In this case use ASCII ignorecase

Here is a C/C++ function to do ASCII case-insensitive string comparison. You can use it on non-ASCII strings, it will just find them unequal where an ANSI or Unicode aware function would not. For example:

"CAFE" == "cafe"
"CAFÉ" != "café"

For char strings:

#define MCD_CHAR char
#define MCD_PCSZ const char*

And for wchar_t strings:

#define MCD_CHAR wchar_t
#define MCD_PCSZ const wchar_t*

In far eastern double byte a lead byte is non-ASCII, so it will work too.

static int x_StrNIACMP( MCD_PCSZ p1, MCD_PCSZ p2, int n )
{
  bool bNonAsciiFound = false;
  MCD_CHAR c1, c2;
  while ( n-- )
  {
    c1 = *p1++;
    c2 = *p2++;
    if ( c1 != c2 )
    {
      if ( bNonAsciiFound ||
          ! ( (c1 >= 'a' && c1 <= 'z' && c1 == c2 + ('a'-'A'))
            || (c2 >= 'a' && c2 <= 'z' && c2 == c1 + ('a'-'A')) ) )
        return c1 - c2;
    }
    else if ( (unsigned int)c1 > 127 )
      bNonAsciiFound = true;
  }
  return 0;
}

In this function, if a non-ASCII character is encountered, then the strings must be identical (do not ignore case).

Feel free to use it if you need a string compare ignore ASCII case function in C/C++. This is used in CMarkup release 10.0 (in CMarkup 10.1 it is StrNIACmp in TokenPos since it is only used by the Match method).

Do not use x_StrNIACMP if you need to match strings containing characters in upper and lower case like É and é which are outside of the ASCII range. This requires case tables for different character sets and languages. In Unicode, the case mappings can differ slightly based on the case table version in your operating system (Michael Kaplan has an eye opening post illustrating the complexities of Unicode casing).

What is wrong with strnicmp?

The ignorecase string comparison function is not standardized across platforms. Different C++ compilers have different function names such as strncasecmp _strnicmp strnicmp and strncmpi. In wide char builds too you have these variations: wcsncasecmp _wcsnicmp wcsnicmp and wcsncmpi (and the same issue occurs with the stricmp variant without the "n" in it, but CMarkup never used it).

 

comment posted strncasecmp for CMarkup on OSX/Xcode

Geoff 22-Jul-2008

Hi, I am evaluating CMarkup on OSX/Xcode. I have had to change the strnicmp to strncasecmp. Will this work? So far it has compiled after this change.

Yes it will work. But ideally you shouldn't be bothered with making this modification.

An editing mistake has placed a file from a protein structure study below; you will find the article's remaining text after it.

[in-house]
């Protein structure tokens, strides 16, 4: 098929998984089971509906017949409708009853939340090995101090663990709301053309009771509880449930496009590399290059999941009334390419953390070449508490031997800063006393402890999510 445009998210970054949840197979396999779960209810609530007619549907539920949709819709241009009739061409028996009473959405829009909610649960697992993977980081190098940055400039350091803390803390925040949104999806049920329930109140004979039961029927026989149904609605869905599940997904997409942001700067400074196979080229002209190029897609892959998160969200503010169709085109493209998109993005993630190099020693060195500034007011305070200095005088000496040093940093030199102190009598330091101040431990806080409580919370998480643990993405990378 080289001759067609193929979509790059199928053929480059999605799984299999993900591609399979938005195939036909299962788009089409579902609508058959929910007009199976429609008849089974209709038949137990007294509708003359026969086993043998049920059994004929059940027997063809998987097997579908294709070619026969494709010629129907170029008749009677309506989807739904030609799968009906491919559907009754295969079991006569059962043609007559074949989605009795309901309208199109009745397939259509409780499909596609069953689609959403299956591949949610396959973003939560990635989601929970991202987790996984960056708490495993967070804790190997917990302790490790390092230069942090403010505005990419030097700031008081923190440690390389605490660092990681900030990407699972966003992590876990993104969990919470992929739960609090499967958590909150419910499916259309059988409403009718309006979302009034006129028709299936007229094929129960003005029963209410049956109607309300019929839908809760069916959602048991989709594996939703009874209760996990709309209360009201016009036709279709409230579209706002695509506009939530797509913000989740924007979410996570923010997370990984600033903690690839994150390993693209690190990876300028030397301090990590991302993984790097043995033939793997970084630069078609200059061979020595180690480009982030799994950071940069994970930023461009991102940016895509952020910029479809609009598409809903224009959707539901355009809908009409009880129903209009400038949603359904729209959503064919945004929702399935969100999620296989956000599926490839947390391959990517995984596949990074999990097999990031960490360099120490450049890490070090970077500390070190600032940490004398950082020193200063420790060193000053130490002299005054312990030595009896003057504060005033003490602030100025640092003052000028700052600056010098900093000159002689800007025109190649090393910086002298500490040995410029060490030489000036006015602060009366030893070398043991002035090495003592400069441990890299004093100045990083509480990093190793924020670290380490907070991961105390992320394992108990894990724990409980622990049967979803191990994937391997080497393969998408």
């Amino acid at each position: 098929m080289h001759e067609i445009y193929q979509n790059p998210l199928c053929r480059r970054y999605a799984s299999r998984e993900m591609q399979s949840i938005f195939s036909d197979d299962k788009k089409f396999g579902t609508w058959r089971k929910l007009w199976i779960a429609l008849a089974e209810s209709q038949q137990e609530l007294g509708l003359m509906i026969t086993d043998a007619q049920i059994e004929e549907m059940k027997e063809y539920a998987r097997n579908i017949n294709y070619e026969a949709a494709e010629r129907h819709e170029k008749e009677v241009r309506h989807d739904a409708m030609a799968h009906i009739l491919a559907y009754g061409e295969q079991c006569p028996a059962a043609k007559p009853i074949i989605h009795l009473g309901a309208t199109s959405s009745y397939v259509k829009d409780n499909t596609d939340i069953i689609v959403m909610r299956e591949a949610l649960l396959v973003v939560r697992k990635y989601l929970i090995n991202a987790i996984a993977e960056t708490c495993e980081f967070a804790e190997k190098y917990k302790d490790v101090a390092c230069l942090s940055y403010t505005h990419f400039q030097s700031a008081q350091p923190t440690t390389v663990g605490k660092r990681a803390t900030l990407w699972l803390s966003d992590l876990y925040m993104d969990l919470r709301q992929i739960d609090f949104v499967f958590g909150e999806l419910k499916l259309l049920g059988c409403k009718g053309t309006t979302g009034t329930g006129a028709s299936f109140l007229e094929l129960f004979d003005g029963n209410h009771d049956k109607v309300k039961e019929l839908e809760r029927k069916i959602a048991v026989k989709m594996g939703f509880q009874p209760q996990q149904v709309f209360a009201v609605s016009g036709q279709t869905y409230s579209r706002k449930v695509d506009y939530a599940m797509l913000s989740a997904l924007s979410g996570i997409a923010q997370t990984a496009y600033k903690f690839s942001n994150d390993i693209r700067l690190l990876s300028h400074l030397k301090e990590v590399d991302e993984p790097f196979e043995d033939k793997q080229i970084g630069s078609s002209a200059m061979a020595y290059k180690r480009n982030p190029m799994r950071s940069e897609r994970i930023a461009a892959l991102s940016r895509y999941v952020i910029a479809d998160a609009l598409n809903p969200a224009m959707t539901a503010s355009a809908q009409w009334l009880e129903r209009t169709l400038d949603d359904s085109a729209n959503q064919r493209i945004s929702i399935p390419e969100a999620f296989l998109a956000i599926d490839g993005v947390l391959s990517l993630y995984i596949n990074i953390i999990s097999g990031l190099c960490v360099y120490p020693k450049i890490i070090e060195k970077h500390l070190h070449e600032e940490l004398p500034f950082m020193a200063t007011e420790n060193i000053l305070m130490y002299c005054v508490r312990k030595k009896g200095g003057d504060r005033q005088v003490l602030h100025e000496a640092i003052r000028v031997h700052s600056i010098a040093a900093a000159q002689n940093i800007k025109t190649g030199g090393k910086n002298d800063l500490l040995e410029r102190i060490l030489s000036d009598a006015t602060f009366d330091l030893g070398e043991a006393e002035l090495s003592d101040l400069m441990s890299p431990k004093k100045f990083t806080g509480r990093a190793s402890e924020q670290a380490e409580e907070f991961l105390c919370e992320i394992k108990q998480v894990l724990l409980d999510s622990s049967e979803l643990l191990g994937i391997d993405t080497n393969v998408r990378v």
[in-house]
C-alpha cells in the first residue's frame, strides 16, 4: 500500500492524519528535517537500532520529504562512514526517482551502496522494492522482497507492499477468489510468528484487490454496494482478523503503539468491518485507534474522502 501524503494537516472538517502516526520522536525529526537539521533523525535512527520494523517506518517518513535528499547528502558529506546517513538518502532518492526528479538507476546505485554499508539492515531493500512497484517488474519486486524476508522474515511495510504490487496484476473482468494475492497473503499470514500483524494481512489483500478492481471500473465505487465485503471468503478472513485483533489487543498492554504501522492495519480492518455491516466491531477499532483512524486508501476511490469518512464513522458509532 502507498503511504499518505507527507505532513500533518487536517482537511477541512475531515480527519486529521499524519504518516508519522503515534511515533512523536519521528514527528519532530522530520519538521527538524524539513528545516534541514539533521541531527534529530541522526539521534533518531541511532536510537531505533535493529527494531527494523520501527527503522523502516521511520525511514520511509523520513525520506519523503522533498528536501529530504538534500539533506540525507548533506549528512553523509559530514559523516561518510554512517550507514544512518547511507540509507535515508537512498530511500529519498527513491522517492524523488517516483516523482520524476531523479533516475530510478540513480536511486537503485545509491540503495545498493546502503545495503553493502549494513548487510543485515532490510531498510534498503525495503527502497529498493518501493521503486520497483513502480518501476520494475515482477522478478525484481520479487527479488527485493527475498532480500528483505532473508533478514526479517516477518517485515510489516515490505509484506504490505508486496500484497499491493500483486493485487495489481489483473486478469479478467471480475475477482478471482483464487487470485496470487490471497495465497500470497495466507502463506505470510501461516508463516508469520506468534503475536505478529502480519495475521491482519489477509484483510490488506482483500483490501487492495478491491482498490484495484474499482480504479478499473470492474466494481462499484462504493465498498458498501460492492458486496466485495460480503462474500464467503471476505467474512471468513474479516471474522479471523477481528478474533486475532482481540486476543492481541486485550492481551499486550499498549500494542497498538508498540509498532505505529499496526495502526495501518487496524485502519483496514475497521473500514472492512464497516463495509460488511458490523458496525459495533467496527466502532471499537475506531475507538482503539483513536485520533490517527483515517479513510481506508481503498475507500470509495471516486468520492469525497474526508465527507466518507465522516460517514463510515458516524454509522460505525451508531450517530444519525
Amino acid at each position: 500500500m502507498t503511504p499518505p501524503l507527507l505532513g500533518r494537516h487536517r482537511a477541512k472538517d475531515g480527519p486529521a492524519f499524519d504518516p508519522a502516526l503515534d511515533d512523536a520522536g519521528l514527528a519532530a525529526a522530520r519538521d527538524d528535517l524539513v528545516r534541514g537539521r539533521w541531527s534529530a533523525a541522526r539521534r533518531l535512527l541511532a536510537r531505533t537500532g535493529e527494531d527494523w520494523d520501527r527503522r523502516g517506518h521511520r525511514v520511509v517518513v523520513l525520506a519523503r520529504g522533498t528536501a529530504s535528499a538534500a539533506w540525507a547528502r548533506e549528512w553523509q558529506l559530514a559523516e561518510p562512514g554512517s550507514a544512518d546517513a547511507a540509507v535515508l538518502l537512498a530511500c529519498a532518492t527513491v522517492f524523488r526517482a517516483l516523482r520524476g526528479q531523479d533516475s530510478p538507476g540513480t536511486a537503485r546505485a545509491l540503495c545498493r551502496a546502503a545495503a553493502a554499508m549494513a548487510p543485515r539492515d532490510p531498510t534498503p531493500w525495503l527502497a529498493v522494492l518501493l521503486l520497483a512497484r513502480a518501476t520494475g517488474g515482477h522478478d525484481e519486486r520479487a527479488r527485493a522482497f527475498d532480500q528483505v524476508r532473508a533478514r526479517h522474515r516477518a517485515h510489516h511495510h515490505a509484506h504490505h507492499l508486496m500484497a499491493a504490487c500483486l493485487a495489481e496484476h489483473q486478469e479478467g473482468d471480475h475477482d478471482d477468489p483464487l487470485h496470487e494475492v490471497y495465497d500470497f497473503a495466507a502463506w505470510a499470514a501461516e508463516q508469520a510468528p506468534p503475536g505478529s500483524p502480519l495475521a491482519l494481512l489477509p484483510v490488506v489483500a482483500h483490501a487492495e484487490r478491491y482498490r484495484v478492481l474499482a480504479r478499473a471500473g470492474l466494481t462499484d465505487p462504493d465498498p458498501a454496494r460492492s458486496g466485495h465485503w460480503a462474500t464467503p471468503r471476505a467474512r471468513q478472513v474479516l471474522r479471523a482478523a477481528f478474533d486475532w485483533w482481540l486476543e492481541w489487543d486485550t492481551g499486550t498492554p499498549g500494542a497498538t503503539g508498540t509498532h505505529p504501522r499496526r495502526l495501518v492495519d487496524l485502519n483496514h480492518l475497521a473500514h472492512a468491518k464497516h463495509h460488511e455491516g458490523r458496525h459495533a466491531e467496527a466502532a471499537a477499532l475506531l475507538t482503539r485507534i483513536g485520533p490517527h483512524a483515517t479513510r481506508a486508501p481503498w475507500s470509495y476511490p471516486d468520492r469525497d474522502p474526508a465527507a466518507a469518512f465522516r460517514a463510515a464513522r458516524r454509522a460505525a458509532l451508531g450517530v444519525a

I spent a long time researching how I could safely determine which function name to use based on compiler defines so for example I could say:

#if defined(LINUX)
#define MCD_PSZNICMP strncasecmp
#elif defined(_MSC_VER)
#define MCD_PSZNICMP _strnicmp
#elif...

The good news is that it appears all of the variations take the same arguments and work the same way. But the bad news is that I cannot hope to reliably figure out all of the compilers and versions of compilers. UNIX, LINUX and OS X compilers among others tend to use strncasecmp, while Visual C++ uses _strnicmp (or strnicmp if you link oldnames.lib), and others use strnicmp and strncmpi.

But what does CMarkup actually need out of this function anyway?

When is ASCII ignorecase adequate?

CMarkup uses an ignorecase string comparison function for two purposes. The first one is to match the encoding name in the XML declaration:

<?xml version="1.0" encoding="UTF-8"?>

CMarkup matches "utf-8" and "UTF-8" with an ignorecase string comparison. The other purpose CMarkup has for this function is to support HTML:

CMarkup html;
html.SetDocFlags( CMarkup::MDF_IGNORECASE );
html.Load( "test.htm" );
while ( html.FindElem("//a") )
  ...

This will find all of the hyperlink tags whether the HTML file uses upper or lower case "A" tags or a mixture of cases.

Since encoding names and HTML tag names are always ASCII, CMarkup only needs to ignore ASCII case. So instead of traveling any further down the road of trying to use an existing function supplied by the compiler or operating system platform, I simply wrote a small efficient function to do a string compare ignoring ASCII case.